My grandmother could be stubborn lady. As long as I can remember, she had been diabetic, taking daily insulin shots with a dexterity only gained through years of necessity. Instead of resigning herself to the health issues old age brought, she faced them head on every day, heading to the doctor’s office on what seemed to be a daily basis. She made friends with the nurses and doctors in the medical offices she frequented and she always took the time to give her saludos and find out how their respective sons or daughters were doing in school.

That was the thing about my grandmother – while she was stubborn about certain things like her health or her insistence on sneaking a little cake or dancing when she really shouldn’t have, she was the epitome of what I imagine a grandmother could and should be. She had an uncanny way of connecting with anyone, usually with her disarming smile, her welcoming laugh or through a reassuring grip on your arm. If you knew her long enough, you weren’t just another person to talk to, you became another member of the family, another child of hers she readily loved – or lectured if the situation called for it. Just ask her next door neighbor, who now goes by Brother Jerry or Cady, my wife, which she unfailingly asked about every time I called. Family was everything to her, so it was no mystery that everyone she knew became family. For me, as her only grandchild for many years until my younger cousin came along, I must have received the full measure of her enormous heart because my earliest memories of her all involve her taking care of me – of her making delicious rice & beans or her award winning pumpkin flan.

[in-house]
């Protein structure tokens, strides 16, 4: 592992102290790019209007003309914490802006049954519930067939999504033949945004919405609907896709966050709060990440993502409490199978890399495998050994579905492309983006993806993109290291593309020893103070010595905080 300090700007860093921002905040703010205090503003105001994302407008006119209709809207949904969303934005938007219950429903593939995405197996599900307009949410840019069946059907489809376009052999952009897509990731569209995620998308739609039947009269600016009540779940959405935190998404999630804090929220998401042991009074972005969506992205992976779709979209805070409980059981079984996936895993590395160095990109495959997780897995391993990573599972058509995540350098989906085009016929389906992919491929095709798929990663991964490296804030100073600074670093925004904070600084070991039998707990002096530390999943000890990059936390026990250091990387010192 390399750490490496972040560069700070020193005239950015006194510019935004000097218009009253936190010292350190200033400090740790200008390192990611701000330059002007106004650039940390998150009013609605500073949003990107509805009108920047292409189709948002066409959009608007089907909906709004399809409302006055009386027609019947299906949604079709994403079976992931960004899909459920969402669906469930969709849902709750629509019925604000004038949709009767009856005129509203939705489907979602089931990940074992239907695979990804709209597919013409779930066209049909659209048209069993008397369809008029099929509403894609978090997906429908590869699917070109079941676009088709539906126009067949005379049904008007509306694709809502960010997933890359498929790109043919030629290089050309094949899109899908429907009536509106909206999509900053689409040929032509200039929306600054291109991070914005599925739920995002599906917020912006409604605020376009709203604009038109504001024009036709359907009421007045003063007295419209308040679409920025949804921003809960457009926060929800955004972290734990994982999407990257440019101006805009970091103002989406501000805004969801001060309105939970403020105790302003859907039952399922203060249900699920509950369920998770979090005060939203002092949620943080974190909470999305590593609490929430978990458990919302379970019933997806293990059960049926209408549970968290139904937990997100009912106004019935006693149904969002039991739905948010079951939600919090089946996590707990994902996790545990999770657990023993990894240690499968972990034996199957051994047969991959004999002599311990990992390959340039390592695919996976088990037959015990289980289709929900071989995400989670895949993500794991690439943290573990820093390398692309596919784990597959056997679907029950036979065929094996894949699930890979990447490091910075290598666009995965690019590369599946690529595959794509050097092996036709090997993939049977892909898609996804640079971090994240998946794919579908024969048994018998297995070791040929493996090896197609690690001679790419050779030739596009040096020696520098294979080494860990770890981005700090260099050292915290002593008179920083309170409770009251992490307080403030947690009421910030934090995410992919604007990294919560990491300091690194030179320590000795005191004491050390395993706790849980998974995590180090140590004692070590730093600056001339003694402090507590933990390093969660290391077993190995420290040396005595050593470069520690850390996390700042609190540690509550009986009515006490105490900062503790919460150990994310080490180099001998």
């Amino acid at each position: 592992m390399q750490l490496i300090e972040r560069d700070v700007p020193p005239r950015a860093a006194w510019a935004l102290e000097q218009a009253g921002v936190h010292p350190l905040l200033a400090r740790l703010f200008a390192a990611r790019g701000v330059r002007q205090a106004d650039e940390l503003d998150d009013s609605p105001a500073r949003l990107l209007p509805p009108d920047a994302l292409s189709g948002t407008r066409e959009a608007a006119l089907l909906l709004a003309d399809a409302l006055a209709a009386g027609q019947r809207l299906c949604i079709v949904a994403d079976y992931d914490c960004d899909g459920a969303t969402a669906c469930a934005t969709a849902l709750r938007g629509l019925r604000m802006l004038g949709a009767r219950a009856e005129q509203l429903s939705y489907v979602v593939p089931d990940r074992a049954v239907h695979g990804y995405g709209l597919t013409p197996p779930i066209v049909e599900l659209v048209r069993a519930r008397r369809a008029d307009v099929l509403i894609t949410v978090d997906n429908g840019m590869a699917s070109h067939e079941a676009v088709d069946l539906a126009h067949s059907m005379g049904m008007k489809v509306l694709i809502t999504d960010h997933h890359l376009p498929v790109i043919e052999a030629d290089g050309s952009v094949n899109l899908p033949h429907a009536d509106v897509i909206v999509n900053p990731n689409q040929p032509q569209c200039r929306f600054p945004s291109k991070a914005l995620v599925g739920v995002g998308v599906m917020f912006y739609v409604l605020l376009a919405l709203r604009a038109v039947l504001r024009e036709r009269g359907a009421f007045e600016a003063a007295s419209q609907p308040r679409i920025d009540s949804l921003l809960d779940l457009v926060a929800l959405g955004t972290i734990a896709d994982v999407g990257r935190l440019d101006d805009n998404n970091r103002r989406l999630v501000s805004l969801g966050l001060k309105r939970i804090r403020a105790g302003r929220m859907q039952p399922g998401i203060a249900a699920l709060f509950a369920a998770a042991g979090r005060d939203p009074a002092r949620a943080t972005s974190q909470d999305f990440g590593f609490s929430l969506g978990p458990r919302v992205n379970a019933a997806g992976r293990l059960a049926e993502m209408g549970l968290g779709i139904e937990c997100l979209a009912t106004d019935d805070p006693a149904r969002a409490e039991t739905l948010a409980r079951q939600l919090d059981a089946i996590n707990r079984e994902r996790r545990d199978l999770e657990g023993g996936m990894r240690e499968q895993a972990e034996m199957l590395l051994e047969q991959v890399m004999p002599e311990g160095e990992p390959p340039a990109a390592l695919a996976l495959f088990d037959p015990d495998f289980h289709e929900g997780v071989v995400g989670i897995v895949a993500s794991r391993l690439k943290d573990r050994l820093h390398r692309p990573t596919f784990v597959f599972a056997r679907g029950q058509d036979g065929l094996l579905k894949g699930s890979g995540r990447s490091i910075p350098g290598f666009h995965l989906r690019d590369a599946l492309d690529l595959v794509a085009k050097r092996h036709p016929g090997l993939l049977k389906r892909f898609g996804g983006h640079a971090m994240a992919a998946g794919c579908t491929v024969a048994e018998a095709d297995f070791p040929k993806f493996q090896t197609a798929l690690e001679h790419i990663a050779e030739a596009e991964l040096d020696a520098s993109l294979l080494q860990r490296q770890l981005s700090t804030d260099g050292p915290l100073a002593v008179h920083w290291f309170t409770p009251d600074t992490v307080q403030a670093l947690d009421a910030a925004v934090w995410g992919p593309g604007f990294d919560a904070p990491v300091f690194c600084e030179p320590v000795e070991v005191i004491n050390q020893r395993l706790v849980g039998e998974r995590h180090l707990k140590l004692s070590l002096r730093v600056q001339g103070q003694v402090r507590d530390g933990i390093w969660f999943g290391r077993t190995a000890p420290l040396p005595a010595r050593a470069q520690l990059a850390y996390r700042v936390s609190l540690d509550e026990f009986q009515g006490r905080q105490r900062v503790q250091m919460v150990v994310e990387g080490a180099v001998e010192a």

She was far too young to be taken. Eighty-two hardly seems like enough time for someone who still had so much left to do. Last year she went to Spain for three weeks with my parents. Her pictures from that trip were incredible and would make even the most seasoned traveler envious. When she got back, she started talking about the next trip she wanted to take – Las Vegas. That’s the kind of lady she was, always ready for the next big thing. She was always talking about how she wanted to buy herself the biggest truck she could find and I’m sure that if we had let her, she would have bought a Hummer and found a way to drive it all the way to the Mandalay Bay Hotel. If I still have half the verve and lust for adventure my grandmother had when I reach 82, I would consider myself lucky.

I will miss her laugh. I will miss her hugs. I will miss how easy it was to talk to her about anything and everything. I will miss how proud she was of me. I will miss how much she loved everybody and made them feel like family.

I will miss my grandmother, and I will not be alone in missing her.

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Posted by on March 14, 2012 in Uncategorized


Disneyland and the Promise of the Ideal

One thing they don’t tell you when you’re a little kid is that being an adult is no fun. There are bills, there are pressures, there is stress and there isn’t anybody who’s going to make sure you get a snack at a specific time of day.

I spent last weekend in Disneyland and I was reminded that even though there are aspects of adult life that are a total drag, it’s important to take some time every so often to remember what it was like to be a child. Now I don’t mean in the sense where you digress into a childlike state and disregard all your responsibilities and forget how to feed yourself. I mean it in the sense that Disneyland is one of the few places on Earth where everything around you is meant to evoke a period either in your life (or perhaps on a greater scale, a time in American history) where things were ideal.